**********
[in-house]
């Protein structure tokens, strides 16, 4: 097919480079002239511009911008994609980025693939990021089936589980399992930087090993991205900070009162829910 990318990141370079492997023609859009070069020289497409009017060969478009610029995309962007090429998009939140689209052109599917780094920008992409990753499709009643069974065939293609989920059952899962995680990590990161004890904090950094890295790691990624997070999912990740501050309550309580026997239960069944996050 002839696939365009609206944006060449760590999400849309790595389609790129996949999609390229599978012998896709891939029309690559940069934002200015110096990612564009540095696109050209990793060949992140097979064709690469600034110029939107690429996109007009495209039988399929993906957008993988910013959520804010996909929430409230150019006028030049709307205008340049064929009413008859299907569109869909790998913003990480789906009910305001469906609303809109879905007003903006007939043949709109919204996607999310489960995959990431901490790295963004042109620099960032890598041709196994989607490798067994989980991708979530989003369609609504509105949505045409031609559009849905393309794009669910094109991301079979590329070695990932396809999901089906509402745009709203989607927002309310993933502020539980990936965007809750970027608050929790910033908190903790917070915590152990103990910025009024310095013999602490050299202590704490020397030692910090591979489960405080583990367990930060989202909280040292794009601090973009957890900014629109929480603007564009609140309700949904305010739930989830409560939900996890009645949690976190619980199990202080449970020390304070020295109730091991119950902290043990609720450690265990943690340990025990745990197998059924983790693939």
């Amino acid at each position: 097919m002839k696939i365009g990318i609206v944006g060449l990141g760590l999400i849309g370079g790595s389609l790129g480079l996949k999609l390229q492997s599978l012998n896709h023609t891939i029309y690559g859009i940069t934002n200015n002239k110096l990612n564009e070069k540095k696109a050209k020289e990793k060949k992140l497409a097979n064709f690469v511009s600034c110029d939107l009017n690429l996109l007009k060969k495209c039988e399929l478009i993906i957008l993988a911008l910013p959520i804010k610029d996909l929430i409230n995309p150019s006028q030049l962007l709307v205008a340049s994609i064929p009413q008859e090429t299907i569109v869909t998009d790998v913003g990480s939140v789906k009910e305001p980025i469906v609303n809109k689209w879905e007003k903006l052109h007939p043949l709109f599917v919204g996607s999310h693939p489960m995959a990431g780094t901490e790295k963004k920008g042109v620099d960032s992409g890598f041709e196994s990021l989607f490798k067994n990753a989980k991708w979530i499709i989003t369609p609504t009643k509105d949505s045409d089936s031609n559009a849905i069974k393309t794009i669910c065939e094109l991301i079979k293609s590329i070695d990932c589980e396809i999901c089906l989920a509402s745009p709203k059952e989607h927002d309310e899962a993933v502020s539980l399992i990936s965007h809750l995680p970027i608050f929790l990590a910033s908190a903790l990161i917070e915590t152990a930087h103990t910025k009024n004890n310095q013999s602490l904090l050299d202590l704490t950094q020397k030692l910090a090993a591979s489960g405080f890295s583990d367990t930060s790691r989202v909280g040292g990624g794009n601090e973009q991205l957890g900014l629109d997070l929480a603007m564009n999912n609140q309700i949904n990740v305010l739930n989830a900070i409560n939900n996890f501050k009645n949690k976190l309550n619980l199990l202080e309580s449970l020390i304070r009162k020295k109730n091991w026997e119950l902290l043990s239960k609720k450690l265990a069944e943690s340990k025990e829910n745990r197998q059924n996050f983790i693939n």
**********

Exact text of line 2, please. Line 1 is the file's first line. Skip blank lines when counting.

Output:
């Protein structure tokens, strides 16, 4: 097919480079002239511009911008994609980025693939990021089936589980399992930087090993991205900070009162829910 990318990141370079492997023609859009070069020289497409009017060969478009610029995309962007090429998009939140689209052109599917780094920008992409990753499709009643069974065939293609989920059952899962995680990590990161004890904090950094890295790691990624997070999912990740501050309550309580026997239960069944996050 002839696939365009609206944006060449760590999400849309790595389609790129996949999609390229599978012998896709891939029309690559940069934002200015110096990612564009540095696109050209990793060949992140097979064709690469600034110029939107690429996109007009495209039988399929993906957008993988910013959520804010996909929430409230150019006028030049709307205008340049064929009413008859299907569109869909790998913003990480789906009910305001469906609303809109879905007003903006007939043949709109919204996607999310489960995959990431901490790295963004042109620099960032890598041709196994989607490798067994989980991708979530989003369609609504509105949505045409031609559009849905393309794009669910094109991301079979590329070695990932396809999901089906509402745009709203989607927002309310993933502020539980990936965007809750970027608050929790910033908190903790917070915590152990103990910025009024310095013999602490050299202590704490020397030692910090591979489960405080583990367990930060989202909280040292794009601090973009957890900014629109929480603007564009609140309700949904305010739930989830409560939900996890009645949690976190619980199990202080449970020390304070020295109730091991119950902290043990609720450690265990943690340990025990745990197998059924983790693939």